Japan developing supersonic ‘glide bomb’ to defend or retake remote islands

The Japan Self-Defense Force will develop supersonic glide bombs that will give it the capability of delivering substantial combat power to outlying islands from outside the range of enemy air and sea-based defenses.

The Defense Ministry told Japanese media that the JSDF will first develop an early prototype with an eye towards full production and deployment by 2025. Funding for the project has already been earmarked in the current defense budget, with an additional 13.8 billion yen (US$122 million) requested for next year’s budget.

The South China Morning Post reported:

Garren Mulloy, an associate professor of international relations at Japan’s Daito Bunka University and an authority on defence issues, said the new weapon would be designed to complement the cruise missiles that the Japanese military has already deployed.

“Up until now, the Japanese have been very short of these precision-guided munitions, especially in comparison to the US, Nato or the Russians, so it comes as no surprise that they want to look into these sorts of weapons,” he said.

The glide bombs are to be deployed on land-based, mobile launchers, making it easier to conceal them and harder for an enemy to target.

The bombs are to be attached to missiles and then released towards their target after reaching a height of about 12.5 miles.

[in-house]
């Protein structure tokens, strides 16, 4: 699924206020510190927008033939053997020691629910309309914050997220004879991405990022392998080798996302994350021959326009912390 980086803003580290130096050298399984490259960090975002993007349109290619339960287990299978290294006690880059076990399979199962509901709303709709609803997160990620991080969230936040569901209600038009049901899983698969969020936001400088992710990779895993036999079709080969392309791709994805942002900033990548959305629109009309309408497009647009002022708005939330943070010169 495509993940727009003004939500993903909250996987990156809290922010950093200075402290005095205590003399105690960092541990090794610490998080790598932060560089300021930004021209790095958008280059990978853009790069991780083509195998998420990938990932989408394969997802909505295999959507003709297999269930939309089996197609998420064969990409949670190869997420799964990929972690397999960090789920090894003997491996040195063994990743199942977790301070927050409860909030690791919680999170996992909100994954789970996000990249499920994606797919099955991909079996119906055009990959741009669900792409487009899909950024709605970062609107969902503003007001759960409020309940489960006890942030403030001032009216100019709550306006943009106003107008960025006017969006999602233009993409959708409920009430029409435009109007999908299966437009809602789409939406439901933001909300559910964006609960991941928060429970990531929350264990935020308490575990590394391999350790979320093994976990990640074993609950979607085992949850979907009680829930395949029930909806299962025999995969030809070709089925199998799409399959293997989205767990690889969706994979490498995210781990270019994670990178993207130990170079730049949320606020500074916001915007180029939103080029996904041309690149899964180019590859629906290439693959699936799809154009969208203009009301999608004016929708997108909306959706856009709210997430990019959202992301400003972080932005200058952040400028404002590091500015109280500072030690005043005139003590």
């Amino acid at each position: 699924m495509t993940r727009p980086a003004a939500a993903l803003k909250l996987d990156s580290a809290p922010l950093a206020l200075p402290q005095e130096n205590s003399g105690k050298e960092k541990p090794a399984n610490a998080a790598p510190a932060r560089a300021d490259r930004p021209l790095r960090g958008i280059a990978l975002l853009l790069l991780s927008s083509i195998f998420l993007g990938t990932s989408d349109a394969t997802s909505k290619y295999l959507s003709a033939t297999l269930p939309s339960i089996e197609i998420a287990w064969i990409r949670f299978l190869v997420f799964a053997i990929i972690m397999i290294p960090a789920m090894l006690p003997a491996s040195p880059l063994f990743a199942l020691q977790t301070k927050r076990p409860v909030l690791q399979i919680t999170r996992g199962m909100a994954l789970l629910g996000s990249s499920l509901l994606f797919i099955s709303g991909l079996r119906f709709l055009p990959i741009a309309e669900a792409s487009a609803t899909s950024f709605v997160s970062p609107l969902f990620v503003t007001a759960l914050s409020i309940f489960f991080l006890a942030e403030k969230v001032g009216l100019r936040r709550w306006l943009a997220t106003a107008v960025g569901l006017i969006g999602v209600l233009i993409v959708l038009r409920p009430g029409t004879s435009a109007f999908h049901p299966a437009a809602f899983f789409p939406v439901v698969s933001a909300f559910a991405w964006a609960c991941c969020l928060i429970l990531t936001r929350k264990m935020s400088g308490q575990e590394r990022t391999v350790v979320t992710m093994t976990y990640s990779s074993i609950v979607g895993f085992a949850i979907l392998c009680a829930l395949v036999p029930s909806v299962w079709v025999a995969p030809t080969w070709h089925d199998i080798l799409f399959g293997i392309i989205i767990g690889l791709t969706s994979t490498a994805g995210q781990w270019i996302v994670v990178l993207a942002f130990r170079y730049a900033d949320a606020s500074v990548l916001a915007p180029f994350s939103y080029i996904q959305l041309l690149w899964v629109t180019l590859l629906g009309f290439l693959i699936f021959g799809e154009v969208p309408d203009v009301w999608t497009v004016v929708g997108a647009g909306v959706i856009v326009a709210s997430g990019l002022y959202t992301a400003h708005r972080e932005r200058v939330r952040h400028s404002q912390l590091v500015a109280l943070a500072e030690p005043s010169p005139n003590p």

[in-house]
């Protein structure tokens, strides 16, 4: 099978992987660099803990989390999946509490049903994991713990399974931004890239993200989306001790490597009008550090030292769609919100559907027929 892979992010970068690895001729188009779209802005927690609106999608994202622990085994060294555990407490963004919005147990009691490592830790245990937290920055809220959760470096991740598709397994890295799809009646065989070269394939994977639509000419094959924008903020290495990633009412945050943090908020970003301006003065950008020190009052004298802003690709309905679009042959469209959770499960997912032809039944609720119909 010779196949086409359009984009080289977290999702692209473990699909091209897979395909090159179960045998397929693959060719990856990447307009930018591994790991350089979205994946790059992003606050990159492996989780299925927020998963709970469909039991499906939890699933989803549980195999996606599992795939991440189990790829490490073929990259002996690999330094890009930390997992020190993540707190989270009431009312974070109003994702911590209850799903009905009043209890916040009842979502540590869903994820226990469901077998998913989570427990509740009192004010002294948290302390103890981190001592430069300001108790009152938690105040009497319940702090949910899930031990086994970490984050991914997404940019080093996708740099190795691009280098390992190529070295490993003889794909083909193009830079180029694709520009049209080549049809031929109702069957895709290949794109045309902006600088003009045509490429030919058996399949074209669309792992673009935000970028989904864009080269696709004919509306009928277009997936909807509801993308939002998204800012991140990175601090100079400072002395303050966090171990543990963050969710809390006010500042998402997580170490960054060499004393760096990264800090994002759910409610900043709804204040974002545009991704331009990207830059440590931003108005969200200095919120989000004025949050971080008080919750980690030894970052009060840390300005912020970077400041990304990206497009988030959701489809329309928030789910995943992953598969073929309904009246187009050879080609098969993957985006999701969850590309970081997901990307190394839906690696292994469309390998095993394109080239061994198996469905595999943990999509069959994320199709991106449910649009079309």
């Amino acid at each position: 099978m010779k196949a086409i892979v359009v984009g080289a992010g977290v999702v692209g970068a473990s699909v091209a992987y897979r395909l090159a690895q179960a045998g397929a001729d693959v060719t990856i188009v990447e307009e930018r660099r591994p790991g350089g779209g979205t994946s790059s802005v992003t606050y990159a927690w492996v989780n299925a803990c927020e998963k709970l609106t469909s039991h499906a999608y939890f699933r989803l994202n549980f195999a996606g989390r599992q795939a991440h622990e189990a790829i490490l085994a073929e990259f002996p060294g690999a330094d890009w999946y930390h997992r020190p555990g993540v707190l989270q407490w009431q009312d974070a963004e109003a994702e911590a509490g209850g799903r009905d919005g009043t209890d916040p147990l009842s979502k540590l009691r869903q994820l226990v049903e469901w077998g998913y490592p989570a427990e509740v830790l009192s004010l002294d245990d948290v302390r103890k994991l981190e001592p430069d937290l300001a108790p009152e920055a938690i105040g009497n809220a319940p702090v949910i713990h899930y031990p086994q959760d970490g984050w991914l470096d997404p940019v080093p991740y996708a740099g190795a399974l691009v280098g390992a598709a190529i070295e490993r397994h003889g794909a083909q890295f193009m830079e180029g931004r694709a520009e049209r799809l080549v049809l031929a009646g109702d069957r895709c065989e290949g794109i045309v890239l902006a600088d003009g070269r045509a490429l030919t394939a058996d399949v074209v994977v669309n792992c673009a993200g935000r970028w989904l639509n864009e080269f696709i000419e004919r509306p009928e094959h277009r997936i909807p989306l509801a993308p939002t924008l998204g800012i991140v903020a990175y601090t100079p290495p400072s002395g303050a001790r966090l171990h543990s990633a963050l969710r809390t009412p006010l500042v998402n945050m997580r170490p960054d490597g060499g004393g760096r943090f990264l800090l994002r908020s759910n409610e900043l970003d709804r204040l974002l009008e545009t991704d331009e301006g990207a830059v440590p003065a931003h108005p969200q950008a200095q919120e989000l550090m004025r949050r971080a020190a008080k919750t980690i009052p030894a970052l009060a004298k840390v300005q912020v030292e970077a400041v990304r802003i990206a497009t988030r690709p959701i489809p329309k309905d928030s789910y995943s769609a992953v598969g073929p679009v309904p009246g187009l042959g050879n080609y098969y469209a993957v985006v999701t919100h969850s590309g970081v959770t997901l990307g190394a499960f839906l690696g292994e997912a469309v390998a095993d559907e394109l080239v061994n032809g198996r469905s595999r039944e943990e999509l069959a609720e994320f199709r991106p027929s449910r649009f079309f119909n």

Analysis: The Japanese are growing increasingly concerned that China will someday move to occupy — Bejing says ‘reclaim’ — the Senkaku Islands, which China calls the Diaoyu Islands, and thus is arming up for that potential confrontation.

The development comes as Japan’s prime minister, Shinzo Abe, pushes for a more muscular military in the face of a rising revisionist China. In April 2014, for instance, he lefted a ban on sales of Japanese weapons systems to other countries, though defense firms have not actually sold any systems.

That said, Japan has weapons research and development agreements with Britain, Australia and France. And Japan is interested in assisting in making the maritime forces of its Asian allies and neighbors more capable through transfers of ships and other platforms, though thus far such transfers have been limited to sales of TC-90 surveillance aircraft to the Philippines.

As the security situation continues to grow more concerning for the Japanese, we expect Abe to continue increasing his country’s offensive and defensive combat capabilities. Japan has the technological know-how to produce a world-class military; Abe is limited by his country’s pacifist constitution (which he wants to change) and public sentiment, which is divided at present.

We expect that Japanese sentiment will shift in Abe’s favor once China’s saber-rattling becomes louder and more threatening.



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